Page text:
Yann Dauphin, Yoshua Bengio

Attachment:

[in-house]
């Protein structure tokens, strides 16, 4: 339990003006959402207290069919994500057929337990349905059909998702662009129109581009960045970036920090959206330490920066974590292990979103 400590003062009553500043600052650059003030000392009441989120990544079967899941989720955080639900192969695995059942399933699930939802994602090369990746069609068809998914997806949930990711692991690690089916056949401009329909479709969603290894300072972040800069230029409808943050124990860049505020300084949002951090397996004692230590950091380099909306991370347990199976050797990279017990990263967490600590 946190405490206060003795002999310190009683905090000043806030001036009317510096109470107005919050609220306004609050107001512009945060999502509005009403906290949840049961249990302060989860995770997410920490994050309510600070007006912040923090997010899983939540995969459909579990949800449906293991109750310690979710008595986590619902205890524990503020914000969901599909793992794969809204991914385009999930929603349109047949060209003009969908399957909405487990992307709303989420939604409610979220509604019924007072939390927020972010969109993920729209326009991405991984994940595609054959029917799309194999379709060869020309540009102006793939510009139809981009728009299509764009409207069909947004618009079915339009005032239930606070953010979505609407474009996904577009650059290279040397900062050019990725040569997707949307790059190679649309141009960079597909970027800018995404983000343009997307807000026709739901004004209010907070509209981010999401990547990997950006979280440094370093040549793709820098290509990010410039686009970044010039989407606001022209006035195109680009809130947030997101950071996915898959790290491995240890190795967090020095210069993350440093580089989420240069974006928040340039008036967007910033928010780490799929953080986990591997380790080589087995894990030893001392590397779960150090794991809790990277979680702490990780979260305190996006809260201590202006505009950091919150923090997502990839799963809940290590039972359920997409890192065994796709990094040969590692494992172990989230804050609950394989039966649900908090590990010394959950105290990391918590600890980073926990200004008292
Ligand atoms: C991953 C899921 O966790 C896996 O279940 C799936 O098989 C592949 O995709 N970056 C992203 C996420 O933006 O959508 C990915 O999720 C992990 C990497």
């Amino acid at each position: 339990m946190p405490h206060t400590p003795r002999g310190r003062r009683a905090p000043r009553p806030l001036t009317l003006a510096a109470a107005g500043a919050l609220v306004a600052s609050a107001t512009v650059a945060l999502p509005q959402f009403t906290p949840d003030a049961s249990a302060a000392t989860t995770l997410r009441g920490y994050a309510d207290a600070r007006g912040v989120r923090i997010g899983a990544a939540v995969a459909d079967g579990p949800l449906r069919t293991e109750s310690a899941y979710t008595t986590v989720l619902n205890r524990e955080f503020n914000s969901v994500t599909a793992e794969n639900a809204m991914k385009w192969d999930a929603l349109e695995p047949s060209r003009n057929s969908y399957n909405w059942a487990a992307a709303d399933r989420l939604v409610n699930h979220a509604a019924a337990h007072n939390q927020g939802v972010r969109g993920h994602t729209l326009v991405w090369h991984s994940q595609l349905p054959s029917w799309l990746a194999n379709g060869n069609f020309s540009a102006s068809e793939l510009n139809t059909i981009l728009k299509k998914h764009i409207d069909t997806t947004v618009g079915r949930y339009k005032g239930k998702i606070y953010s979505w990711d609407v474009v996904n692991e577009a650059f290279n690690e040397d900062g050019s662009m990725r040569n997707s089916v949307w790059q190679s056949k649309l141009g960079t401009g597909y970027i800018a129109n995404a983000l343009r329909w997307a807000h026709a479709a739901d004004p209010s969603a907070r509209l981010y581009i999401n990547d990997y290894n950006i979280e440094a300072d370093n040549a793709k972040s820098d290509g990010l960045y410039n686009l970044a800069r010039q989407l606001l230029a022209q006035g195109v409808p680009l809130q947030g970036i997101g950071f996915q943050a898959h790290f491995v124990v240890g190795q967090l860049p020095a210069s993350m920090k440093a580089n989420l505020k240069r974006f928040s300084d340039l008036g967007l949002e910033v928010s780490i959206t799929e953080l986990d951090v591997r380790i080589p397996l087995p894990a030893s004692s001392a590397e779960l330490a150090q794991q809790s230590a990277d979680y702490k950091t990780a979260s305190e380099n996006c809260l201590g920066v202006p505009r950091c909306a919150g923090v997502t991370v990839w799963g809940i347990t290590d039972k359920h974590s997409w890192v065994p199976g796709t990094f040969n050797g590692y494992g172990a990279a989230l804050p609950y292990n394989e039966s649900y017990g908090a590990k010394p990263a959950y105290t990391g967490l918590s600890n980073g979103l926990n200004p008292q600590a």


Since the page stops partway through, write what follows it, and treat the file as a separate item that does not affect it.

Sparse high-dimensional data vectors are common in many application domains where a very large number of rarely non-zero features can be devised. Unfortunately, this creates a computational bottleneck for unsupervised feature learning algorithms such as those based on auto-encoders and RBMs, because they involve a reconstruction step where the whole input vector is predicted from the current feature values. An algorithm was recently developed to successfully handle the case of auto-encoders, based on an importance sampling scheme stochastically selecting which input elements to actually reconstruct during training for each particular example. To generalize this idea to RBMs, we propose a stochastic ratio-matching algorithm that inherits all the computational advantages and unbiasedness of the importance sampling scheme. We show that stochastic ratio matching is a good estimator, allowing the approach to beat the state-of-the-art on two bag-of-word text classification benchmarks (20 Newsgroups and RCV1), while keeping computational cost linear in the number of non-zeros.